For the past several seasons, the Habs have operated well below the Upper Limit of the salary cap but that won’t be the case in 2020-21. Instead, they’ll be tiptoeing around the cap ceiling all year long. Here’s how they can do it.
For simplicity’s sake for referencing numbers, let’s use CapFriendly’s current projections. They have Montreal with $383,691 in cap space and a 21-player roster. Not included on that roster is a fourth line centre which figures to be either Jake Evans, Ryan Poehling, or someone from free agency that has to settle for a bargain-priced contract. That takes them over the Upper Limit right there with the minimum salary being $700,000.
This is the part where almost everyone chimes in with waiving Jordan Weal. Doing so would save them $1.075 million in cap space with the remaining $325,000 remaining on the cap. (The calculation is $375,000 plus the minimum salary which remains at $700,000 for next season.) That would certainly get them back under but it puts them back into a position where they only have 12 forwards again and while Marc Bergevin has said he could see the Habs not carrying a max-sized roster of 23 players, carrying the minimum number of forwards isn’t without its risks.
We know a 13th forward costs at least $700,000 and that Montreal has six of those in Laval, four of which could represent realistic options for that spot in Alex Belzile, Joseph Blandisi, Laurent Dauphin, and Lukas Vejdemo. Alternatively, a free agent could be signed for that price tag as well. This isn’t the place to have that debate – that’s an article for another day.
So, back to the numbers. Adding Weal’s savings to the existing cap space puts the Habs at $1,458,691 and the 13th forward at the minimum brings it to $758,691. There’s still that fourth line centre to fill though. Evans has a cap hit of $750,000 and Poehling $925,000. Forget their ability to play that role and what’s best for their development; the biggest argument for Evans making the team over Poehling is simple – they can actually afford Evans while they’d have to make another series of roster moves that would ultimately deplete their depth further to keep Poehling or carry just 12 forwards for most of the year which is a bad idea.
Let’s put Evans onto the roster which then leaves Montreal with $8,691 in cap room. Even with the time value of accrued cap space, that’s not worth much of anything. If injuries strike…scratch that, when injuries strike in what’s likely to be a condensed schedule, they’re in trouble. There are cap-exempt recalls after dipping below 18 healthy skaters for a game (it’s called the Emergency Roster Exemption Recall, Article 50.10(e) of the last full CBA and it doesn’t sound as if it was removed) but relying on that isn’t an ideal situation. Also worth noting is that the maximum cap hit for a player in this circumstance is $800,000 (league minimum salary plus $100,000) so that takes out bringing back a player like Weal or Poehling. It adds a handful of other prospects to the mix but none that are really NHL-ready.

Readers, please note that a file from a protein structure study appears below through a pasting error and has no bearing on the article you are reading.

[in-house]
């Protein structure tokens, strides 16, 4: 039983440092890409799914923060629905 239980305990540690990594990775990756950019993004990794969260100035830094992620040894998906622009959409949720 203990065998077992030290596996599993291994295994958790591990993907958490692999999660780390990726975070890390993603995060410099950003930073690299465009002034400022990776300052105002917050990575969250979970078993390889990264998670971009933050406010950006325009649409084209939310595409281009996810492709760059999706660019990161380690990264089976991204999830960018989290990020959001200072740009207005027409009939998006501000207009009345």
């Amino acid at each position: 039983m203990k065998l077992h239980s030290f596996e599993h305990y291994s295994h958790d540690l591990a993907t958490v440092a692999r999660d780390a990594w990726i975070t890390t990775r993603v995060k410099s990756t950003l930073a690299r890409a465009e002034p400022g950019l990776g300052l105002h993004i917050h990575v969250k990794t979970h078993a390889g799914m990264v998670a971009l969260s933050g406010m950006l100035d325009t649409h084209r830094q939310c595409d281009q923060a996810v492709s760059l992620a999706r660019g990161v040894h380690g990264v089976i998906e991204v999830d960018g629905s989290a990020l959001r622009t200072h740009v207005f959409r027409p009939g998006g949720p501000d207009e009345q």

In past years, the Habs have frequently shuffled players to Laval even when they weren’t anywhere close to the cap ceiling. There were practical purposes for that as well; it wasn’t just them cheaping out. There’s offseason cap space to keep in mind which is based on how many days players on two-way deals were on an NHL roster and that same ratio is notable if one of those players is injured in camp as that sets their season-opening IR rate.
This time around, the importance will be much greater. As things stand, Montreal projects to have at least four players that can be shuffled to and from the minors in Evans, Alexander Romanov, Nick Suzuki, and Jesperi Kotkaniemi. Whoever their 13th forward is could also be in that mix depending on waivers. On non-game days (especially home games), the Habs can trim their roster to the minimum and send at least two players down. The net savings are only a few thousand per day per player (perhaps a bit more depending on how truncated the schedule is) but when you’re only looking at a few thousand in cap space to begin with, that’s huge. If Montreal stays relatively healthy, it might even be enough to help them afford a low-priced pickup closer to the trade deadline if they shift players back and forth frequently. If not, it could potentially take them out of using the Emergency Roster Exemption Recall which would still be important.
Of course, the bigger savings would come from Romanov, Suzuki, and Kotkaniemi going down but knowing these are the three untouchable building blocks based on Bergevin’s prior comments, it’ll be interesting to see if they opt to go that route. Romanov’s European Assignment Clause is there but if they were only sending him down for a day or two here and there, it’s unlikely it’d be triggered.
In the end, this could all be somewhat moot as the league could permit players to be on a taxi squad that don’t count against the cap if needed in an effort to reduce shuffling players to and from the minors. Failing that, there’s also the potential for expanded rosters which many teams couldn’t afford with their current cap situation. I’m not saying that’ll happen but it’ll undoubtedly be an option that’s considered as the league ponders its return.
For the last few years, cap space hasn’t meant much for the Habs. It’s safe to say that won’t be the case in 2020-21 as they’ll be very carefully navigating the Upper Limit with plenty of in-season shuffling that will mean a whole lot more than it has before.